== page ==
Leaving LIBOR: a lot is at stake
In light of the manipulation and disconnect from freely determined markets, the decision was made to transition away from LIBOR by the end of 2021.3 Moving away from such a pervasively used benchmark rate is an enormous undertaking, however. Indeed, it is hard to overestimate the stakeholders and financial reach of LIBOR-related products.

For consumers, adjustable-rate mortgages (around half of all U.S. mortgages) are benchmarked to a LIBOR rate, as are many floating rate student loans and even credit card debt. Large companies encounter LIBOR almost daily through their daily liquidity management, and virtually any corporate debt issuance with a floating rate coupon is based on LIBOR, including most bank loans. For financial markets at large, LIBOR is a common benchmark for floating rate notes, a basic and common tool to manage interest rate risk.

Suddenly, at the dawn of 2020, this retooling of the central plumbing of the financial system is looming large. The progress has been significant, and yet given the scope of our economy’s interaction with LIBOR, the stakes are high to ensure a smooth transition, and significantly more work remains.

Given the magnitude of the task ahead, a committee called the Alternative Reference Rates Committee (ARRC) was created to help guide markets through the transition in the U.S. This committee includes participants from many related entities, including the private sector, the Federal Reserve system and other banking and financial regulators, and is working in coordination with oversight councils toward the goal of financial stability, above all else. This group is focused on U.S. dollar-denominated LIBOR products, which are estimated around $200 trillion. Other countries have created their own transition committees and operations, mainly in the financial centers of the U.K., Europe and Japan.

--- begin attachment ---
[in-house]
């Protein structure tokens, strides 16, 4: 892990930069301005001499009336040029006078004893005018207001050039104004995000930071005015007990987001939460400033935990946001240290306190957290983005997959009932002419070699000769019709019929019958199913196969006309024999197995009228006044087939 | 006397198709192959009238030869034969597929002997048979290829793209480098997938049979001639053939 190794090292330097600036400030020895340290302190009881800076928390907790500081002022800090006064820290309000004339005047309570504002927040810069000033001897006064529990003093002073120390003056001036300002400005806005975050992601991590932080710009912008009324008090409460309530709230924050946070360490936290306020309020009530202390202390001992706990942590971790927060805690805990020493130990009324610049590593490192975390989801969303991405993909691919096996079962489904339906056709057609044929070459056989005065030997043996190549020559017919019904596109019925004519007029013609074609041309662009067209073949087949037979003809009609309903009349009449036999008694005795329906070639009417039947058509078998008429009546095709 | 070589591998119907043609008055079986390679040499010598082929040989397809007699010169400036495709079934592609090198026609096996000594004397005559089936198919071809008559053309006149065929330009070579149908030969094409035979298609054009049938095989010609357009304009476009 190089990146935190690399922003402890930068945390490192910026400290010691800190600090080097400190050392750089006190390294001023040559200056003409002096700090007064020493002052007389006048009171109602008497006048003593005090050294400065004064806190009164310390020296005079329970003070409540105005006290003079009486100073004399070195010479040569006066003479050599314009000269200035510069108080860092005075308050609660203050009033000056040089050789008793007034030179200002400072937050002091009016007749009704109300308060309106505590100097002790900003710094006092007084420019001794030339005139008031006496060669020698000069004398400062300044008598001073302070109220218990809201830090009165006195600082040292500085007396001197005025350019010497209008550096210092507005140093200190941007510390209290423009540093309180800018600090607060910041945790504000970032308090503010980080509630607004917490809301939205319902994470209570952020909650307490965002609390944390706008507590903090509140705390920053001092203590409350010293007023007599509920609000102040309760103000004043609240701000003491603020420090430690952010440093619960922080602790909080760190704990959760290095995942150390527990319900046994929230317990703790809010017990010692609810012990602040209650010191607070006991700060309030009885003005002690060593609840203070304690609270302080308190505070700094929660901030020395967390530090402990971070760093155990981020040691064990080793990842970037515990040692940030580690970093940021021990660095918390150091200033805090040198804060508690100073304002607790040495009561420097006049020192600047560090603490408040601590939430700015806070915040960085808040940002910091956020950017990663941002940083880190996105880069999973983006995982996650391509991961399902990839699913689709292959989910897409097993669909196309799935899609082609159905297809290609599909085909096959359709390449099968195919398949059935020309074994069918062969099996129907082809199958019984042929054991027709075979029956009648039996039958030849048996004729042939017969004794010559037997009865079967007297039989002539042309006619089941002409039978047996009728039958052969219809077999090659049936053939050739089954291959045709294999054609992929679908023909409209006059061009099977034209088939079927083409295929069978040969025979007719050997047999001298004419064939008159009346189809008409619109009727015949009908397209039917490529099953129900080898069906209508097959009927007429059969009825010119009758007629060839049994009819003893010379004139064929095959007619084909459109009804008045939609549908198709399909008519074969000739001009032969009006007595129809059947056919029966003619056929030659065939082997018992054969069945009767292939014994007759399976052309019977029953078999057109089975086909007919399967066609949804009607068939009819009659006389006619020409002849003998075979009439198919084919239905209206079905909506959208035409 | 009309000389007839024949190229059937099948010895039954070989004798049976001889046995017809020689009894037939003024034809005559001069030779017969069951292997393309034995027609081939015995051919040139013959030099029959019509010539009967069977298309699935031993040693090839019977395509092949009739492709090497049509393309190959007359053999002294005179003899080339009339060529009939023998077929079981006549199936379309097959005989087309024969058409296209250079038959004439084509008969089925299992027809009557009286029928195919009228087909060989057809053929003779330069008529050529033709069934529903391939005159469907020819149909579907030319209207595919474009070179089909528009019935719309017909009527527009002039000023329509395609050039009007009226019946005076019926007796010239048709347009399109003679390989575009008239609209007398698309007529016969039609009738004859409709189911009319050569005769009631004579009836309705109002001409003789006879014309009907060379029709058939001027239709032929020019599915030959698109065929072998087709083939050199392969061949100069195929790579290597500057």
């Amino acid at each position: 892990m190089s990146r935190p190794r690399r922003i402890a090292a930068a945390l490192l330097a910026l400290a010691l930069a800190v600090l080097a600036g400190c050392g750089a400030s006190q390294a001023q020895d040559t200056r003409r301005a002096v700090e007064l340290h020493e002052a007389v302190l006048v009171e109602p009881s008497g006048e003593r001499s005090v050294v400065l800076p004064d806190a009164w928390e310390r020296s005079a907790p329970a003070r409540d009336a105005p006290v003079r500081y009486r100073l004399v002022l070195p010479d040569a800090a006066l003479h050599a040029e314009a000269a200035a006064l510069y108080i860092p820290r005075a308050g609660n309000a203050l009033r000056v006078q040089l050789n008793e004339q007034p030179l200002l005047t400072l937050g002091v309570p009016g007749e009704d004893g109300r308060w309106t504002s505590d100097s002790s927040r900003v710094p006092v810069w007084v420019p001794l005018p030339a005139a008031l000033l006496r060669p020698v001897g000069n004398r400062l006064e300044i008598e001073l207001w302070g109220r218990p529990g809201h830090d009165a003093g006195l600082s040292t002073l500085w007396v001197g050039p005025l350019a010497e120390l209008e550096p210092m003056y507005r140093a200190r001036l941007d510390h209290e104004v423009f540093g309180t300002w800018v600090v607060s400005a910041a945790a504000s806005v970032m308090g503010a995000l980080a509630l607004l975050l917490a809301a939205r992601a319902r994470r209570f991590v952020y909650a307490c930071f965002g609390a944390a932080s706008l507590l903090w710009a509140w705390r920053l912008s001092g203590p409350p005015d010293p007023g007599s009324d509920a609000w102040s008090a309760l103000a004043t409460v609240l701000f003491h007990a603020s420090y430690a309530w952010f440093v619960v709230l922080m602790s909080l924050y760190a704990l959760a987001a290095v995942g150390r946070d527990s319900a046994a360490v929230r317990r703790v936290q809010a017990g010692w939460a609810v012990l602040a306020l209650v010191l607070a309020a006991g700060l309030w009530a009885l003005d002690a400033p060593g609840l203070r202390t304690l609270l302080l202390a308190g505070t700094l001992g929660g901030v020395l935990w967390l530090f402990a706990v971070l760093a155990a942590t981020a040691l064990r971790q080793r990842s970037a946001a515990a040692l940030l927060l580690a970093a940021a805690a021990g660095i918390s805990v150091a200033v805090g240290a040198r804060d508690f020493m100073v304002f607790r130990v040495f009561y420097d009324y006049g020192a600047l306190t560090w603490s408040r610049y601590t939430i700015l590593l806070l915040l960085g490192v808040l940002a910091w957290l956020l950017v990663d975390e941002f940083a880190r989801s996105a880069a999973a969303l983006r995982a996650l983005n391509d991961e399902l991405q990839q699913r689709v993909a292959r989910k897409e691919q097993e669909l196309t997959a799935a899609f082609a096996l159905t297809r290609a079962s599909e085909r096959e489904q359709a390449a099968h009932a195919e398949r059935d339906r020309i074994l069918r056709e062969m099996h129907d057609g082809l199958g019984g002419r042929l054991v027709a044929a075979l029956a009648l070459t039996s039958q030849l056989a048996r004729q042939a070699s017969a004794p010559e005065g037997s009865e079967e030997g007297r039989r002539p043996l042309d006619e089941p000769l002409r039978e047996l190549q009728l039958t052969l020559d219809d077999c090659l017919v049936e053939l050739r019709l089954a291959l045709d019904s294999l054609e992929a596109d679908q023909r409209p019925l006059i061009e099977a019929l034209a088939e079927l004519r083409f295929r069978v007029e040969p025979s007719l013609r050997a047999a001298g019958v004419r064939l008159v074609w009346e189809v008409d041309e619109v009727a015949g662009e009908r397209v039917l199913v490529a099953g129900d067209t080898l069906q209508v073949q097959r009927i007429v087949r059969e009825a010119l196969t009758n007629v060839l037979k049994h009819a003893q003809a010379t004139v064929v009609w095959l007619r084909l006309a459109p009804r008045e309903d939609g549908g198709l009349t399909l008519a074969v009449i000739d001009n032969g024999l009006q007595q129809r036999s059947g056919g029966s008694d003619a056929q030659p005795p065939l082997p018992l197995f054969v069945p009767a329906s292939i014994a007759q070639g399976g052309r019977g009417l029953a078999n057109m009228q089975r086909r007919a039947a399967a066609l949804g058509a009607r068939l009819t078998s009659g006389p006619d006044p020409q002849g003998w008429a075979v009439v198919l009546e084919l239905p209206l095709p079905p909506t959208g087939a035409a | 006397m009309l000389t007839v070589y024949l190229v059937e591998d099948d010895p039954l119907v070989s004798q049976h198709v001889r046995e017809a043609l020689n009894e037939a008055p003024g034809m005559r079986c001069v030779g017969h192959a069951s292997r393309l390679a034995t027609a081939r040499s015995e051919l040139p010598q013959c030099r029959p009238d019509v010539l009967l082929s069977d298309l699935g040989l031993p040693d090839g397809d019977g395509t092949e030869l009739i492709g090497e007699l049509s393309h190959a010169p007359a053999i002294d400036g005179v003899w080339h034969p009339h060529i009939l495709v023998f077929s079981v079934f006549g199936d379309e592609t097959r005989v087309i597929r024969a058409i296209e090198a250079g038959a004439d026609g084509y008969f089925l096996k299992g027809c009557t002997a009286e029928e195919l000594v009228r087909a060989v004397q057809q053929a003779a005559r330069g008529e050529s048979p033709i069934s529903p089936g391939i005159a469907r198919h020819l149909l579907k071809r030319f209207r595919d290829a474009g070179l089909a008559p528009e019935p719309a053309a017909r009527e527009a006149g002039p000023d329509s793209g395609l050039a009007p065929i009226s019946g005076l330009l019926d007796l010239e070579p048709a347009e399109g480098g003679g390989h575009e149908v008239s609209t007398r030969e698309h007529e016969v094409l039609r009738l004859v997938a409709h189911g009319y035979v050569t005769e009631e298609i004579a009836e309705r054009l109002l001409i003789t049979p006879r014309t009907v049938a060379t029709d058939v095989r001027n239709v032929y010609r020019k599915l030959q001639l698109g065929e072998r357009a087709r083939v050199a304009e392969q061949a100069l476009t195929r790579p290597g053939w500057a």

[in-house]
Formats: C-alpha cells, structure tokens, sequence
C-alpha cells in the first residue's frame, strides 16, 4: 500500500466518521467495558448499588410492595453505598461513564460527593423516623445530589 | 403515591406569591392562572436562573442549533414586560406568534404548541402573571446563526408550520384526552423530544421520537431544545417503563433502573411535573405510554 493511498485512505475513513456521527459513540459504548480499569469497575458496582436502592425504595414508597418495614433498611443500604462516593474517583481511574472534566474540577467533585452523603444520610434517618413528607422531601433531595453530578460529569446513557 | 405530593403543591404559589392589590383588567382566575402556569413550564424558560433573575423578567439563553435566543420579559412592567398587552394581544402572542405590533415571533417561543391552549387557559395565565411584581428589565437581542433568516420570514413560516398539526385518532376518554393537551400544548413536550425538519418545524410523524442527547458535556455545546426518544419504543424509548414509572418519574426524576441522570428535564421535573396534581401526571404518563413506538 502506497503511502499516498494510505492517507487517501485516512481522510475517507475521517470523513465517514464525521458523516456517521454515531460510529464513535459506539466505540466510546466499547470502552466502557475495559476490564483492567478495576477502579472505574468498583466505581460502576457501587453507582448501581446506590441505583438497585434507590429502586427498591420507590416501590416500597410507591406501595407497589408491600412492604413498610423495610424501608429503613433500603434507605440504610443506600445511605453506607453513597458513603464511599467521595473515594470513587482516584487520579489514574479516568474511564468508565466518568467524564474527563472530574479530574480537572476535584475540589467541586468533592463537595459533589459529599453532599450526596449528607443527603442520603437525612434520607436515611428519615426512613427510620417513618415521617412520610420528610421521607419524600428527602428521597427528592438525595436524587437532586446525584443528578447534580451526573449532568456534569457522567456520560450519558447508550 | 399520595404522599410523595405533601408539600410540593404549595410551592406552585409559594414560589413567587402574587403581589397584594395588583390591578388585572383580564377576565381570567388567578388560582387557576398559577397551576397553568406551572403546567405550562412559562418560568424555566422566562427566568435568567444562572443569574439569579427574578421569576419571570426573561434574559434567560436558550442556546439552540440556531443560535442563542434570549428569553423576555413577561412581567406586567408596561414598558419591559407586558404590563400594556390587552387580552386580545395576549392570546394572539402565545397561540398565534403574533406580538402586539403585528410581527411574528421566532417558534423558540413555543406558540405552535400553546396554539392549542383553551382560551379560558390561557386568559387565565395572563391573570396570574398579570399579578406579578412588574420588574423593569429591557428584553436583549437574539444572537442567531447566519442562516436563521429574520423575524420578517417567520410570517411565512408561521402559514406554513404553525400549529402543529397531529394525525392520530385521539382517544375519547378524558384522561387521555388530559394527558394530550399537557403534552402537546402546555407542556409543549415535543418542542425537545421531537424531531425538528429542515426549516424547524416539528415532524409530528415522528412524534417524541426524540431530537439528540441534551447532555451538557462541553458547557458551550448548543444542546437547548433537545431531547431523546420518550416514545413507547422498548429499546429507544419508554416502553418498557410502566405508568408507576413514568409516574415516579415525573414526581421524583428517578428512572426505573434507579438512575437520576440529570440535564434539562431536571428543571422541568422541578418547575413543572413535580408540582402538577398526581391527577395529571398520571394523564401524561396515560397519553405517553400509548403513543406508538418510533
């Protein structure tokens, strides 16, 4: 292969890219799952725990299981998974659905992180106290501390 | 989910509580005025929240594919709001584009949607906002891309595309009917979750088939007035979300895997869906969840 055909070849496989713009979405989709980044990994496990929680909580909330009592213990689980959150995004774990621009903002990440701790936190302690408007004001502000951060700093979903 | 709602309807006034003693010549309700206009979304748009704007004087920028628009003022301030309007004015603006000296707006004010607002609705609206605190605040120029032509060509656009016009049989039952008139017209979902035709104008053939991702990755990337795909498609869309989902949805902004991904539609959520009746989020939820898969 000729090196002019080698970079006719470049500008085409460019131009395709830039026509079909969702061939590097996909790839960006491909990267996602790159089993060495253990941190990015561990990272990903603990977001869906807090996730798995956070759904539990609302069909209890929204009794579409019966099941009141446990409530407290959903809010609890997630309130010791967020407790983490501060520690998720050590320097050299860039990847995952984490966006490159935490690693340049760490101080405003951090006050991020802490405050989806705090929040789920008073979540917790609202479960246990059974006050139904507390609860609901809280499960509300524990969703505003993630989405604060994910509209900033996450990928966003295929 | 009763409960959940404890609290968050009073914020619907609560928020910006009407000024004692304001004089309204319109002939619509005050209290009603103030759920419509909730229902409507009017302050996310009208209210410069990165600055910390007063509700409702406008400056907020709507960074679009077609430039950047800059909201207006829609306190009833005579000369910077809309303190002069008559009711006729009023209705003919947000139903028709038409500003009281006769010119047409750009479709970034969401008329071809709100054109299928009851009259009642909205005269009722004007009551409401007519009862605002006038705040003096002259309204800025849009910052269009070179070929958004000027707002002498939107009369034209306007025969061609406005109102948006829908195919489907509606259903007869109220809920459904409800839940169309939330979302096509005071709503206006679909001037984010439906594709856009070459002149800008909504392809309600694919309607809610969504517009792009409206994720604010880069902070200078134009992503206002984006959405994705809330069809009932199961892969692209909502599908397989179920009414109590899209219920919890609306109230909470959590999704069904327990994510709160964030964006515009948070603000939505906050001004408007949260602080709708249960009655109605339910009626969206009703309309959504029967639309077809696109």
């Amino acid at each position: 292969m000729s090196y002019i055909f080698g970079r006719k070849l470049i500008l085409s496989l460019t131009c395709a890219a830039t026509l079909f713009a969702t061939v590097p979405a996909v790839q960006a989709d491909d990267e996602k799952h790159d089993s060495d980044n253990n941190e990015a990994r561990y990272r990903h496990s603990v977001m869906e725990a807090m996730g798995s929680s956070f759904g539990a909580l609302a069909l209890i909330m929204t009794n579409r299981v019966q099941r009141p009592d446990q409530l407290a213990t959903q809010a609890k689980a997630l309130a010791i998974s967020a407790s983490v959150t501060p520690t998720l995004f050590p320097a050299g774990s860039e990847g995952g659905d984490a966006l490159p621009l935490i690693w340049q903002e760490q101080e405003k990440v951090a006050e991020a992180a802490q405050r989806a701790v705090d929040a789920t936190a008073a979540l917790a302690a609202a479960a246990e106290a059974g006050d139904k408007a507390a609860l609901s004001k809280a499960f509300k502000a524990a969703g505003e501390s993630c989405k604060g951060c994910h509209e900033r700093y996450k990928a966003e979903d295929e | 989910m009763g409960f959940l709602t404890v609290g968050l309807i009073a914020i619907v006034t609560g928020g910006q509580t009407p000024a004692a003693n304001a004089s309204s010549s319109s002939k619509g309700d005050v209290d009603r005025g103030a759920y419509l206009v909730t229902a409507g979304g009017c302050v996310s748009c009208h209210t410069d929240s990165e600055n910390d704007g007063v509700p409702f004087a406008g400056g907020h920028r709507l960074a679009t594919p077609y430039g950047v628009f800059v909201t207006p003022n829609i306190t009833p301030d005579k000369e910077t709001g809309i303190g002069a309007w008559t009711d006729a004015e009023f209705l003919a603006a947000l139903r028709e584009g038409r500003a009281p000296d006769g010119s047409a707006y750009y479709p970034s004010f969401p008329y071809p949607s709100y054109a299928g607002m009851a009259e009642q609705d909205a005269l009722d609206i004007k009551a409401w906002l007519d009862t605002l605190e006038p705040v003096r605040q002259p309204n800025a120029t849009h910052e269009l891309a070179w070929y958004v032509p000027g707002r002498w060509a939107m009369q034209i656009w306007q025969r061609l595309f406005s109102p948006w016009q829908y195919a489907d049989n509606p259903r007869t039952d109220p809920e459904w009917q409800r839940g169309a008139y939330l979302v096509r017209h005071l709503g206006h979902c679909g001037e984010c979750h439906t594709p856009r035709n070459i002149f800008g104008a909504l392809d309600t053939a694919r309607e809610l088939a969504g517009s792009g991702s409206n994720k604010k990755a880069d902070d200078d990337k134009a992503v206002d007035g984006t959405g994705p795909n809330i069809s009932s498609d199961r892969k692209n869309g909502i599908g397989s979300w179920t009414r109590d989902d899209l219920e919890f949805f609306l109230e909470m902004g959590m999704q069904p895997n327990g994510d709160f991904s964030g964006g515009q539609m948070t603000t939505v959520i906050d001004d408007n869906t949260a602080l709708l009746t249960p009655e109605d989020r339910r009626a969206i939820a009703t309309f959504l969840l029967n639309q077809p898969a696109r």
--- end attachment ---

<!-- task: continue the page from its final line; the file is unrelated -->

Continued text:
The road ahead
There are two key elements to successfully transitioning away from LIBOR with minimal disruption, and there is good news on both fronts.

  • The first is to create a replacement rate.
  • The second is to create a road map for existing contracts that include LIBOR and draw a clear and consistent framework for future contract language.

The replacements: Meet SOFR